Could the female orgasm be a happy remnant of evolution?
Have scientists solved the mystery of the female orgasm?
As a team of researchers pointed out, during intercourse the male orgasm serves an obvious reproductive function: Without it, ejaculation can't happen.
But the reproductive role of female orgasm has been much less clear, because ovulation in humans occurs whether a woman has recently had an orgasm or not.
So the very existence of the female orgasm in women has long been a physiological mystery. But now U.S. researchers (with the help of some sexually active rabbits) believe they may have solved this riddle.
The new research was led by Gunter Wagner, a professor of ecology and evolutionary biology at Yale, and Mihaela Pavlicev, an assistant professor of pediatrics at the University of Cincinnati.
According to the investigators, part of the puzzle has been that the clitoris—the central locus for the female orgasm—is located a good distance above where the real "action" of reproductive intercourse occurs.
That led the team to look further back in the mammalian family tree. And as the two scientists reported in the Sept. 30 issue of the Proceedings of the National Academy of Sciences, the clitoris is much more central to intercourse for animals such as cats, rabbits and ferrets.
In those mammals, the clitoris is located along the reproductive pathway used for intercourse. In fact, in female rabbits, clitoral stimulation and orgasm is actually required to initiate the ovulation needed to reproduce.
That's different from what happens in women, of course. So Wagner and Pavlicev theorized that, somewhere along the evolutionary timeline, the clitoris migrated away from the center of reproductive activity while retaining its ability to release pleasure-inducing hormones.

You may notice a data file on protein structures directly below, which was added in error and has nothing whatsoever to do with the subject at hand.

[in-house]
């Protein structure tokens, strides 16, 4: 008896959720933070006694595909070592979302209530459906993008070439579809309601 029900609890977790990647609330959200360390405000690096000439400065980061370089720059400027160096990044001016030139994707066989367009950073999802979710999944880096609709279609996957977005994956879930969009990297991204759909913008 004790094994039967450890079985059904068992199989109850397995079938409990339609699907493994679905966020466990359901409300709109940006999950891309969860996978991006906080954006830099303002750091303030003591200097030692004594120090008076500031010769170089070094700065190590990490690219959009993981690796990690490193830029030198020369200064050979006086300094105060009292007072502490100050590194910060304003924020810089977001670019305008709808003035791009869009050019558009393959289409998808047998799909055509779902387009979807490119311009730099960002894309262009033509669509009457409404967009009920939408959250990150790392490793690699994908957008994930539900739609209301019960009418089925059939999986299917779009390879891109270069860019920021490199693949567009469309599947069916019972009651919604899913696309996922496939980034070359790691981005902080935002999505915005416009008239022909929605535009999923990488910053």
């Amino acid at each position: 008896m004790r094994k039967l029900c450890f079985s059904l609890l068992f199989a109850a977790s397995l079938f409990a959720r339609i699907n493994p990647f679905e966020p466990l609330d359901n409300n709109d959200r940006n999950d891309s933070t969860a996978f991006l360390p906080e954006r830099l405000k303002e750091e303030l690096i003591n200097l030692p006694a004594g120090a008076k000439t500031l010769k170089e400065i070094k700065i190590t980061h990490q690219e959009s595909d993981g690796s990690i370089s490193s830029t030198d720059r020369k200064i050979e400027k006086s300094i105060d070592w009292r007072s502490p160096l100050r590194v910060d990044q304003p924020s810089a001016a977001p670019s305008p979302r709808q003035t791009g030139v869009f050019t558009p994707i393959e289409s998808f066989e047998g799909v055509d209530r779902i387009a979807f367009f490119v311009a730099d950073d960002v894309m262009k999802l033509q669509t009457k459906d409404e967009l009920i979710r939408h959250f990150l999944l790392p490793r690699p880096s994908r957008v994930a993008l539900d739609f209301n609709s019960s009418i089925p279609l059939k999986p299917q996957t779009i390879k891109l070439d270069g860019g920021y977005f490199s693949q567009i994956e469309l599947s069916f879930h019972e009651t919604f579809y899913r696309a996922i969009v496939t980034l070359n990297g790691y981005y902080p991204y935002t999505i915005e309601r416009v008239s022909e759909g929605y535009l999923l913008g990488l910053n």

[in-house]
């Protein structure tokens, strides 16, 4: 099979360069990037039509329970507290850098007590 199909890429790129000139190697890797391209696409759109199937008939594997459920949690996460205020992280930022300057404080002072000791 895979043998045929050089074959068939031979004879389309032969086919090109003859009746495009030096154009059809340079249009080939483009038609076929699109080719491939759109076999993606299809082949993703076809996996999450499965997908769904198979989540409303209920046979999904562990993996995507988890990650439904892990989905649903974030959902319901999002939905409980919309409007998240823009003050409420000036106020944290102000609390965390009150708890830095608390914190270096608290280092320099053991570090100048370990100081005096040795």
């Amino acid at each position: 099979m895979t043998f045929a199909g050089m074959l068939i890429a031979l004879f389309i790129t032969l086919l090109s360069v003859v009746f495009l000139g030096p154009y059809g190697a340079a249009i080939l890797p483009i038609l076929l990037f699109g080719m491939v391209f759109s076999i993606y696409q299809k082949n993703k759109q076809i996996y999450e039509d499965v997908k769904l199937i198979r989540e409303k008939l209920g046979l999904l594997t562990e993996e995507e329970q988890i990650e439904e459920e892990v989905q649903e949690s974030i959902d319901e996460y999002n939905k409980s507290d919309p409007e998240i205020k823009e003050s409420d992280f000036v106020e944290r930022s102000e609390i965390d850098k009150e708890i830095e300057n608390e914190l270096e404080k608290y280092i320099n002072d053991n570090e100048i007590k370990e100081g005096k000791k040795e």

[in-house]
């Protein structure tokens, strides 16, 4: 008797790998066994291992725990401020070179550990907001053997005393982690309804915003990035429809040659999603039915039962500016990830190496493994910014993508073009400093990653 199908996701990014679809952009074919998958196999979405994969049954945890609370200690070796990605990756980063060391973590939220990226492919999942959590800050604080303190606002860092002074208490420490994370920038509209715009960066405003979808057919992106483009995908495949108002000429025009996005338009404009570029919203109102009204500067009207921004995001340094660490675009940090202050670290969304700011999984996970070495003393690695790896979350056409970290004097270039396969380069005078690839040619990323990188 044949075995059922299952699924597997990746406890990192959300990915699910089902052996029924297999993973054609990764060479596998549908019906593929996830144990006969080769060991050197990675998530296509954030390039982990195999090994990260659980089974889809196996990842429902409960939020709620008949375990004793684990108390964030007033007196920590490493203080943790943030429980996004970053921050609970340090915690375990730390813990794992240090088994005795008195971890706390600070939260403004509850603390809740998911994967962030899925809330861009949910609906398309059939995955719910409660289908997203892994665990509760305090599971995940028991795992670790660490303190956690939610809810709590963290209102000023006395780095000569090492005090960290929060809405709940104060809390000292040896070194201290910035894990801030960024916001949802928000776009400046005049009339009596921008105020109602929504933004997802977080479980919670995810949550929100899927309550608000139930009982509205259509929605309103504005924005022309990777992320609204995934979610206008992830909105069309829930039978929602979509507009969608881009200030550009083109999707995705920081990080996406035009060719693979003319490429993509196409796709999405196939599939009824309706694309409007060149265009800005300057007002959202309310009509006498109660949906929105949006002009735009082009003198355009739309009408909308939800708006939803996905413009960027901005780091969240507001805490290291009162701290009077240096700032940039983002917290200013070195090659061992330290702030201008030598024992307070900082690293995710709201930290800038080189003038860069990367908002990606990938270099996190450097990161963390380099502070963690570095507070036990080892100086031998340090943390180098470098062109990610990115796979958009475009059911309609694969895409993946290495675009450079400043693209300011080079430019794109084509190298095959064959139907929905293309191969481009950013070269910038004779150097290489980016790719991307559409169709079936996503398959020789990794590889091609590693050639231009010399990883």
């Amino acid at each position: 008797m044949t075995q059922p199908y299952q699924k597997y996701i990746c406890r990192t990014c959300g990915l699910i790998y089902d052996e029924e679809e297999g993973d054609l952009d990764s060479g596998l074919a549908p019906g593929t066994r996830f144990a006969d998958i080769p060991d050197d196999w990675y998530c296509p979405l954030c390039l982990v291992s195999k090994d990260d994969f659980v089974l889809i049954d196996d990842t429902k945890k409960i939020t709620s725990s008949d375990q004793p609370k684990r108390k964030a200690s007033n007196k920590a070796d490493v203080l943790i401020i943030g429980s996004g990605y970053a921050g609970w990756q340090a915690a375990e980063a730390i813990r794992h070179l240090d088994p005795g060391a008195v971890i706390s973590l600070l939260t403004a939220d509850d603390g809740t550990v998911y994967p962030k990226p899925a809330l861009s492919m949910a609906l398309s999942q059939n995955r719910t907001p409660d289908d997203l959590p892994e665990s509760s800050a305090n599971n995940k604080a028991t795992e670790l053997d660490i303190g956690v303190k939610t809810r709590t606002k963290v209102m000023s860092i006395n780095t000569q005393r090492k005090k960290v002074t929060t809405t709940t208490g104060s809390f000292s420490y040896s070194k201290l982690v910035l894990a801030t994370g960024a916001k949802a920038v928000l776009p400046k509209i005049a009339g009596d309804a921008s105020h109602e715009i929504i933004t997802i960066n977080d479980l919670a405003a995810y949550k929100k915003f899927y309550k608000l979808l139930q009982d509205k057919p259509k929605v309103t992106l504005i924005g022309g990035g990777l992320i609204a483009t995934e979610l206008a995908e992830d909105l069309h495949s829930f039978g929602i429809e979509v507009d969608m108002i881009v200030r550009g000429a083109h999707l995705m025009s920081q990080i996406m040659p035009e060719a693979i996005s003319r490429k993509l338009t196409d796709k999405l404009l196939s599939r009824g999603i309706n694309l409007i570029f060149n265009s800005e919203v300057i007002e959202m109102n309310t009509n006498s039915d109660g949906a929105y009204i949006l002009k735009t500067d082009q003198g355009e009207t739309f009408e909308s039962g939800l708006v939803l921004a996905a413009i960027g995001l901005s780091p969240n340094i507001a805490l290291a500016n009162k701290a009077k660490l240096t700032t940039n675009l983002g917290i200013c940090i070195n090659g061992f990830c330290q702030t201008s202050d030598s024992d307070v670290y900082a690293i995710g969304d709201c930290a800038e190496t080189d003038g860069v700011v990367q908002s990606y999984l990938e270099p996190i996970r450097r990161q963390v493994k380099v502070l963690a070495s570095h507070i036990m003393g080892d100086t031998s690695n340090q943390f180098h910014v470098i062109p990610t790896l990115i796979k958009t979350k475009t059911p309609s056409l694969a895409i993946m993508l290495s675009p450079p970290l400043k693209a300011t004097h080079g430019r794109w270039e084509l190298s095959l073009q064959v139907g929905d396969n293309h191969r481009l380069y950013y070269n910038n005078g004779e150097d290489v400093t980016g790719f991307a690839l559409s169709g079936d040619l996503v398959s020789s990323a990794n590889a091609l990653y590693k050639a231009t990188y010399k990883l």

To test out their theory that the female orgasm is essential to procreation—at least in other mammals—the two scientists injected the anti-depressant fluoxetine (best known as Prozac) into female rabbits.
Since the drug is known to deplete a woman's ability to orgasm, the researchers theorized that, by extension, rabbits who got the shot might be less likely to ovulate.
And that was the case: As the female rabbits' ability to orgasm foundered, they ovulated 30% less often, compared to females that didn't get the antidepressant.
That seemed to confirm the notion that, in humans' distant evolutionary past at least, the female orgasm was essential to creating new offspring.
"This is important to our understanding female sexuality," Wagner said in a Yale news release. The finding also rebuts notions promulgated by Sigmund Freud and others that women who fail to reach orgasm are somehow psychologically immature or saddled with second-rate sexual partners.
"If this theory is correct," said Wagner, "none of those older ideas are valid."
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